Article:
Cardiovascular Disease - Basics

Based on Australian university lecture

HideShow resource information
View mindmap
  • Cardio-vascular Disease
    • Obesity
      • Large number of factors that lead to obesity, involving individual's lifestyle, physiology, social factors, etc.
      • Overweight => 25 while obesity =>30
      • Increasing over time, developed males are most obese, while developing males are least
      • Corelation between disadvantaged groups and obesity
      • Leads to number of complications, i.e. T2 DIABETES
        • high glucose demands leads to high insulin production, insulin resistance makes pancreas pump out more inslin until beta cells  overworked and stressed to the point where they can no longer produce insulin
          • insulin resisatance, metabolic overload and systemic inflammation along with genetic susceptibility of MODY1-5 genes lead to islet amyloidosis and fibrosis
            • from cellular inflammatory stress, ER stress, oxidative stress, amyloid stress and stressed islet integreity
            • genetics involve development and fnction of beta cells
        • Number of drugs for management and treatment
          • metformin - mitochondria, reduces gluconeogenesis, weight loss
          • sufonylureas acts on glucose sensing machinery to destabilie K channel and lower insulin threshold (caused hypoglycaemia and weight gain)
          • acarbose caused severe flatulence
          • thiazolidinediones acts on PPAR-gamma receptors creating partioning effect that increases insulin sensitivity
          • SGLT2 inhibitors - prevents glucose reabsorption but increases UTI risk (weight loss)
          • Incretin pathway
            • GLP1 analogues to stimulate insulin release, and suppresses appetite
            • DPP4 inhibitors to prevent inhibition of GLP1
          • amylin analogue inhibits glucagon release and suppresses appetite
          • bariatric procedures reduce food that can be eaten and therefore directly affects glucose absorption (also increases GLP1 of incretin)
            • Incretin pathway
              • GLP1 analogues to stimulate insulin release, and suppresses appetite
              • DPP4 inhibitors to prevent inhibition of GLP1
        • incretin factor - gut secreted hormone that signals to pancreas to produce insulin - this is impaired in diabetes
        • diabetic complications
          • acute: hyperglycaemic hyperosmolar state (involves dehydration and loss of renal function)
          • chronic: micro vs macrovascular diseases
            • micro includes retinopathy, nephropathy and neuropathy through four different pathways that transform glucose into other toxic products (fructose, AGE etc)
            • macro includes stroke, heart disease and peripheral vascular diseses
      • Associated with variety of CVD, e.g. hypertension, but cannot lose weight or keep it off due to evolutionary and physiological mechanisms
        • Lipid Metabolism
          • Obesity
            • Large number of factors that lead to obesity, involving individual's lifestyle, physiology, social factors, etc.
            • Overweight => 25 while obesity =>30
            • Increasing over time, developed males are most obese, while developing males are least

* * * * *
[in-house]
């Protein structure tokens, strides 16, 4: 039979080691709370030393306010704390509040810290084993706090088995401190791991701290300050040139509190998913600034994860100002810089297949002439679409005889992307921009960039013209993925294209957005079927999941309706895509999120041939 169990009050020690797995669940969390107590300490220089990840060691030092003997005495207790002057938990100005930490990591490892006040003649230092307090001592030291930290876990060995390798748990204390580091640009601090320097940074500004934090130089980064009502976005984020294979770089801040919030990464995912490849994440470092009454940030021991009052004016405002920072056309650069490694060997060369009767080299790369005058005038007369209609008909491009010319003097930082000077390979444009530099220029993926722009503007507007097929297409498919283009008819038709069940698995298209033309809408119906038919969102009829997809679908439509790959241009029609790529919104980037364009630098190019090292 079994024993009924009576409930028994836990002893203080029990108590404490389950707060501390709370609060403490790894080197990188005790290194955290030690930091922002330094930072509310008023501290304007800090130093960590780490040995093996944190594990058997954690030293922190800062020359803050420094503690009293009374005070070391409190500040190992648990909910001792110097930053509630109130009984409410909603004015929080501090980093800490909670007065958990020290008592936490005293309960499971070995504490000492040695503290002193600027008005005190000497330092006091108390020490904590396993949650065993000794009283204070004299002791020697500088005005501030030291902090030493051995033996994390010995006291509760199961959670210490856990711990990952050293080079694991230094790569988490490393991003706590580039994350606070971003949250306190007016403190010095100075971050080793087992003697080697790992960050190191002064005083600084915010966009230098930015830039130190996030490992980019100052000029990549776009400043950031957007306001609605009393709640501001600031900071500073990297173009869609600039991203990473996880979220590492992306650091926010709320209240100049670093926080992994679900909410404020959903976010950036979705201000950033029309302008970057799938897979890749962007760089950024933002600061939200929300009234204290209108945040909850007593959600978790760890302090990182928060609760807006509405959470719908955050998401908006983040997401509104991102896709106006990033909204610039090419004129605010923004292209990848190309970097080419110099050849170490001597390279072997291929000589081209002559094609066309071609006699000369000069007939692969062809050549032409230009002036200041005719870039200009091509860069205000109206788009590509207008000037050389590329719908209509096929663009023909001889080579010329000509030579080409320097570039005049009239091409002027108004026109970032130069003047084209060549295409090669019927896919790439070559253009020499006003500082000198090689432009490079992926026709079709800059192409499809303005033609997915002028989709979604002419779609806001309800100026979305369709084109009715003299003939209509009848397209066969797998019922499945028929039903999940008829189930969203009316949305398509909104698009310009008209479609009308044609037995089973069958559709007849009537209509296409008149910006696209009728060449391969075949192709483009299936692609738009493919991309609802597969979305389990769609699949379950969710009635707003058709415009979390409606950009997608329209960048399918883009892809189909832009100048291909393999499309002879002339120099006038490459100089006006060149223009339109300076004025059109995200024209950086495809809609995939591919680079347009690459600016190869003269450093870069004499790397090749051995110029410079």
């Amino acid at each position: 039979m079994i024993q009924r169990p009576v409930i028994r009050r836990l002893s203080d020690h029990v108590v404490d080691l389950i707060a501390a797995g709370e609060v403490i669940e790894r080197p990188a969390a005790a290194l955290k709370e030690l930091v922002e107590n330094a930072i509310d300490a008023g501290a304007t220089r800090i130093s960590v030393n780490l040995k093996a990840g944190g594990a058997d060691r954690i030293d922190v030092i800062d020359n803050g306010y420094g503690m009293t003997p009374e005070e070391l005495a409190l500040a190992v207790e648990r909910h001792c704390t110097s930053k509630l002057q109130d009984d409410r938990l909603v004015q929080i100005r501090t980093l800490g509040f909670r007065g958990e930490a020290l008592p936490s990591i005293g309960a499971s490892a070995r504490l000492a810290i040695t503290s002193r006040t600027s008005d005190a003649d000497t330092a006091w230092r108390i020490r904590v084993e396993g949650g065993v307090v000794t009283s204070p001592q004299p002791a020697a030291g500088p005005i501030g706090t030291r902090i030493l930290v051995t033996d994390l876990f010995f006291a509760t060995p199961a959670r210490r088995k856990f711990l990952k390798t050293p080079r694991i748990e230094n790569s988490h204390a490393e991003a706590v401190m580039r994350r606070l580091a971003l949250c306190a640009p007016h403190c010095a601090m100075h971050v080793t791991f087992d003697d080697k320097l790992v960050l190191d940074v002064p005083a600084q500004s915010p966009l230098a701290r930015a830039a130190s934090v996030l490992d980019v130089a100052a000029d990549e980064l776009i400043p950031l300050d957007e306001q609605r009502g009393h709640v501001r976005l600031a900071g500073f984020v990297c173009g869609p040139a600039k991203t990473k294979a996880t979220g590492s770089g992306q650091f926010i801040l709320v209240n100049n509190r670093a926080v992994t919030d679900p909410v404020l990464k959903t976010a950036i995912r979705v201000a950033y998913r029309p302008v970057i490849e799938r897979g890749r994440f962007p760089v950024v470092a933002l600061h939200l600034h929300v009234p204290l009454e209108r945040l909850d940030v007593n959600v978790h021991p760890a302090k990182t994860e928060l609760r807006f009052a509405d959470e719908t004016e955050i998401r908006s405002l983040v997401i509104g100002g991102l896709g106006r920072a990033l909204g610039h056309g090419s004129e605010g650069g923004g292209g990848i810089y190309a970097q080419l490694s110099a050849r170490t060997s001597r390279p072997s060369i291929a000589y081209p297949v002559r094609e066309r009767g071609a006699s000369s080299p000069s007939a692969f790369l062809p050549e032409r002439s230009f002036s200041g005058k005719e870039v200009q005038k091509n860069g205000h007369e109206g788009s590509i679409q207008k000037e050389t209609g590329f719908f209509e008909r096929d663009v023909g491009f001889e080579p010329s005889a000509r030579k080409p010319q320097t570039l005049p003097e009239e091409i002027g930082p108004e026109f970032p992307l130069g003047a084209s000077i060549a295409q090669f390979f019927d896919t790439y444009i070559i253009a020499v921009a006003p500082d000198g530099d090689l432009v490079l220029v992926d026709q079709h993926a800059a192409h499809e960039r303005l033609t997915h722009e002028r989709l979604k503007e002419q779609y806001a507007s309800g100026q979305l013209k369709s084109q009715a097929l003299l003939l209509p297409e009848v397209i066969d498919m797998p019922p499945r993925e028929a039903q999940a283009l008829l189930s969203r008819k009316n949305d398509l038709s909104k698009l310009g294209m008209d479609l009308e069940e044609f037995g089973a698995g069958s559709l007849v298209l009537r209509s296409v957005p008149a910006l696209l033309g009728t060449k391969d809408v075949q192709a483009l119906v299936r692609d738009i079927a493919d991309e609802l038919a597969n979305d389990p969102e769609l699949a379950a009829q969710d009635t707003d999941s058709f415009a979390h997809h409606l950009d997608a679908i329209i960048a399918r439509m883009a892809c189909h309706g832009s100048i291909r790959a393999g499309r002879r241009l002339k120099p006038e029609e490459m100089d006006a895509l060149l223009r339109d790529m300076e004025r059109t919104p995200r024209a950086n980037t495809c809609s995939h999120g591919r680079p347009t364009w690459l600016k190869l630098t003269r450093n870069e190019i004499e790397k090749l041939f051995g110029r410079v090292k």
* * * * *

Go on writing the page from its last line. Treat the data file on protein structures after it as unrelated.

• Corelation between disadvantaged groups and obesity
            • Leads to number of complications, i.e. T2 DIABETES
              • high glucose demands leads to high insulin production, insulin resistance makes pancreas pump out more inslin until beta cells  overworked and stressed to the point where they can no longer produce insulin
                • insulin resisatance, metabolic overload and systemic inflammation along with genetic susceptibility of MODY1-5 genes lead to islet amyloidosis and fibrosis
                  • from cellular inflammatory stress, ER stress, oxidative stress, amyloid stress and stressed islet integreity
                  • genetics involve development and fnction of beta cells
              • Number of drugs for management and treatment
                • metformin - mitochondria, reduces gluconeogenesis, weight loss
                • sufonylureas acts on glucose sensing machinery to destabilie K channel and lower insulin threshold (caused hypoglycaemia and weight gain)
                • acarbose caused severe flatulence
                • thiazolidinediones acts on PPAR-gamma receptors creating partioning effect that increases insulin sensitivity
                • SGLT2 inhibitors - prevents glucose reabsorption but increases UTI risk (weight loss)
                • amylin analogue inhibits glucagon release and suppresses appetite
                • bariatric procedures reduce food that can be eaten and therefore directly affects glucose absorption (also increases GLP1 of incretin)
                • incretin factor - gut secreted hormone that signals to pancreas to produce insulin - this is impaired in diabetes
                • diabetic complications
                  • acute: hyperglycaemic hyperosmolar state (involves dehydration and loss of renal function)
                  • chronic: micro vs macrovascular diseases
                    • micro includes retinopathy, nephropathy and neuropathy through four different pathways that transform glucose into other toxic products (fructose, AGE etc)
                    • macro includes stroke, heart disease and peripheral vascular diseses
              • Associated with variety of CVD, e.g. hypertension, but cannot lose weight or keep it off due to evolutionary and physiological mechanisms
                • Lipid Metabolism
                  • Hypercholesterolemia
                    • unregulated intake and production of cholesterol with limited efflux - turns cell into foam cell, preventing any further uptake of cholesterol so that there remains high cholesterol in blood
                    • statins can reduce by impairing HMG CoA reductase, therefore reducing cholesterol biosynthesis, upregulating cholesterol receptors and therefore reduce cholesterol in blood
                    • familial involves LDL receptor mutation so that there is no uptake of cholesterol
                  • Alzheimer's Disease
                    • production of amyloid A(b) proteins occurs on lipid rafts, therefore more lpids, more production
                  • Tangier's Disease
                    • Hypercholesterolemia